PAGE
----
(* This is a provisional translation by "WIP ジャパン" for reference purpose only. The original text is in Japanese.)
Press Conference by Foreign Minister Taro Aso
Date: Tuesday, October 31, 2006, 9:58a.m.
Place: Briefing Room, Ministry of Foreign Affairs
- Material aid cooperation for Sri Lankan victims based on the International Peace Cooperation Law
- Cabinet Meeting/Informal Cabinet Meeting
- United Nations Security Council Resolution on Sanctions against North Korea
- Six-Party Talks
- United Nations Security Council reform
1. Material aid cooperation for Sri Lankan victims based on the International Peace Cooperation Law
The Cabinet decided, based on the International Peace Cooperation Law, to cooperate with the humanitarian relief efforts of the United Nations High Commissioner for Refugees (UNHCR) in providing material relief in the form of sleeping bags and plastic sheeting for 10,000 victims in Sri Lanka, whose plight I am sure you are all aware of.
2. Cabinet Meeting/Informal Cabinet Meeting
3. United Nations Security Council Resolution on Sanctions against North Korea
It has been just over two weeks since the U.N. Security Council Resolution on Sanctions against North Korea. How do you see each country's handling of this?
Regarding this, a sanctions committee has now been set up within the United Nations, and lists are being prepared of candidate items for the rules concerning supply, sale and transfer - that is, of materials related to weapons of mass destruction and the like. In any event, based on U.N. Security Council Resolution 1718, each country is required to submit a report within thirty days of the adoption of this resolution, by November 14, stating what it has done, and all countries are then to act in concert accordingly. We are presently involved, along with the United States, in discussing the content of this. Inspection of cargo is a part of it.
Is it necessary that the international community acts on this in unison?
Yes, it is. And, of course, things are underway already. In particular, China is moving forward in the same direction.
Are there signs that Japan and the United States may be working together on inspection of cargo within the 30 day report deadline?
The United States Under Secretary of State for Arms Control and International Security, Robert Joseph, recently visited Japan. He is working together with the Republic of Korea, and at present is also engaged in discussion of the details of the issue along with personnel from the Japan's Ministry of Foreign Affairs.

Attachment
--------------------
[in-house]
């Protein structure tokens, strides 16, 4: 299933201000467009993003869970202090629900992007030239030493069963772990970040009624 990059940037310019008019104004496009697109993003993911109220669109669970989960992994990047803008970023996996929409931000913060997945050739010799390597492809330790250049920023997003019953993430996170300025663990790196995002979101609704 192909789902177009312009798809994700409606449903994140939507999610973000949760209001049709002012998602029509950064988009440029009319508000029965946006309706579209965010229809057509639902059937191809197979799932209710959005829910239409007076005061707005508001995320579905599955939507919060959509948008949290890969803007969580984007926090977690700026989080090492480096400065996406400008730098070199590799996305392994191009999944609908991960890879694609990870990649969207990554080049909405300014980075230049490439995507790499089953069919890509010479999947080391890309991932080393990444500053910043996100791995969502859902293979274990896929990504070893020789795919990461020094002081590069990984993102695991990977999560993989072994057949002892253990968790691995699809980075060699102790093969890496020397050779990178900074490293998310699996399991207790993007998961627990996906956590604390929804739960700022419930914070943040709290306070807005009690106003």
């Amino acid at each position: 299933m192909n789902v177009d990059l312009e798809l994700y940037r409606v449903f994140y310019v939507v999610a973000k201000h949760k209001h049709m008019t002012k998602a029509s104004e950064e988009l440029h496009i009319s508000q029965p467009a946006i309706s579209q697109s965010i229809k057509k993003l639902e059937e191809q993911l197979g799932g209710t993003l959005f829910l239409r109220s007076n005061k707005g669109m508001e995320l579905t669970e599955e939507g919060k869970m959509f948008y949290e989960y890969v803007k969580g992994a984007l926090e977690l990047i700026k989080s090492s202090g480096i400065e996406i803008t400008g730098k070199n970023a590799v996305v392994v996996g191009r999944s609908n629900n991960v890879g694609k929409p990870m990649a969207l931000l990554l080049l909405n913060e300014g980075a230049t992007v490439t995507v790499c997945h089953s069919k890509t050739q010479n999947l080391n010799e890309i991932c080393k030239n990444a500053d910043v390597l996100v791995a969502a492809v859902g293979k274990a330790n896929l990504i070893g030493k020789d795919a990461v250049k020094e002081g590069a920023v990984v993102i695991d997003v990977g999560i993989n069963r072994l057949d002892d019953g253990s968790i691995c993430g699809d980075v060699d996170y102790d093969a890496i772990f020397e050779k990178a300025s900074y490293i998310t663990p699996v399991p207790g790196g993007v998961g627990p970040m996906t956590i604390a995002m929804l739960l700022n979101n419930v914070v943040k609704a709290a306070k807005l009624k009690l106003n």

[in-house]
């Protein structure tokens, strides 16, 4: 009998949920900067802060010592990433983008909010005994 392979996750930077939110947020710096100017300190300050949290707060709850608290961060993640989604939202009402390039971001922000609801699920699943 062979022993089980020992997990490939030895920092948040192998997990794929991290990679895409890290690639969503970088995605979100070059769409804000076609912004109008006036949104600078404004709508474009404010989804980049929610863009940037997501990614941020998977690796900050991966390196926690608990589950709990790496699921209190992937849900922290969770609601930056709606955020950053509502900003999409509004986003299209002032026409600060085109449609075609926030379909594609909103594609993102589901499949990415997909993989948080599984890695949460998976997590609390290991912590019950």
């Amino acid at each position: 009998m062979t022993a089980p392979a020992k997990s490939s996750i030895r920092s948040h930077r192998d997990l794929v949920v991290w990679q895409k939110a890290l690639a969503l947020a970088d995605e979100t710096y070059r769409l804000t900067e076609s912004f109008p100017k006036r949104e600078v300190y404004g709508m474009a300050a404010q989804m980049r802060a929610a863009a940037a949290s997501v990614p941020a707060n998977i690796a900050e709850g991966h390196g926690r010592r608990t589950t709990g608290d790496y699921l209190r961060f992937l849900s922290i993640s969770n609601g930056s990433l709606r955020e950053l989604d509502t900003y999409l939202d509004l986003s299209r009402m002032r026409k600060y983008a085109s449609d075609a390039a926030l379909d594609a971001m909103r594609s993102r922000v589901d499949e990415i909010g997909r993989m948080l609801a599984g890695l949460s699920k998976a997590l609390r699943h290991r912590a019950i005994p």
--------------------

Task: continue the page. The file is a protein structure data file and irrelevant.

What do you say on the 30 day deadline?
We are not really that concerned about it. I believe that of the 30 day deadline is for reporting what is being done.
There were reports in September that China had halted its supply of oil to North Korea. What is your assessment of China in this present situation, what is its influence, and what stance is it taking?
I don't really know. Nothing of this has been confirmed yet, least of all the truth of it.
4. Six-Party Talks
In regard to the Six-Party Talks, you said that in order to return to them, North Korea must do so unconditionally and immediately. Can you confirm that North Korea would be accepted back unconditionally by the other five nations if it were to come back?
Basically, none of the five countries, including Russia and China, can accept North Korea as a nuclear state. Within that unconditionality is a further discourse according to which North Korea cannot attend as a nuclear state. That is a major premise, and all five countries are in accord on that.
5. United Nations Security Council reform
Regarding reform of the United Nations Security Council, I believe Japan will be resuming its efforts to gain a permanent seat on the Security Council with next year's General Assembly in mind, and this year its status as a non-permanent member will come to an end. How will Japan's response to the North Korean issues change once it loses that status?
Once Japan vacates its non-permanent seat among the 15 nations on the Security Council, its response will change dramatically. This time we chaired the Security Council. We were a member of the Security Council at the time of the sanctions resolution on the North Korean missiles, but getting sanctions within 6 days at the time of the nuclear test was, I believe, largely due to our influence as chair nation. In that sense, losing our seat on the Security Council will mean considerable frustration, or at least a slowing down of the pace as we assume a more indirect role. In that sense, from next year it will be difficult to respond as we have this time.
In the light of what has happened since the year before last with the pursuit of the G4 proposal, what kind of proposal are you considering in the move towards a permanent seat on the Security Council?
We are presently working on a completely different proposal. I think we would have difficulties with the same proposal as we made last time. When considering what kind of proposal to make, we should try and achieve the consent of a number of parties, including the United States, and must consider a number of ways of going about it. We will think of a new proposal. Although it is about Japan, it is not the kind of proposal that Japan can make alone; so, recognizing that, we must confer with each country about it. We are engaged in a variety of approaches.
Back to Index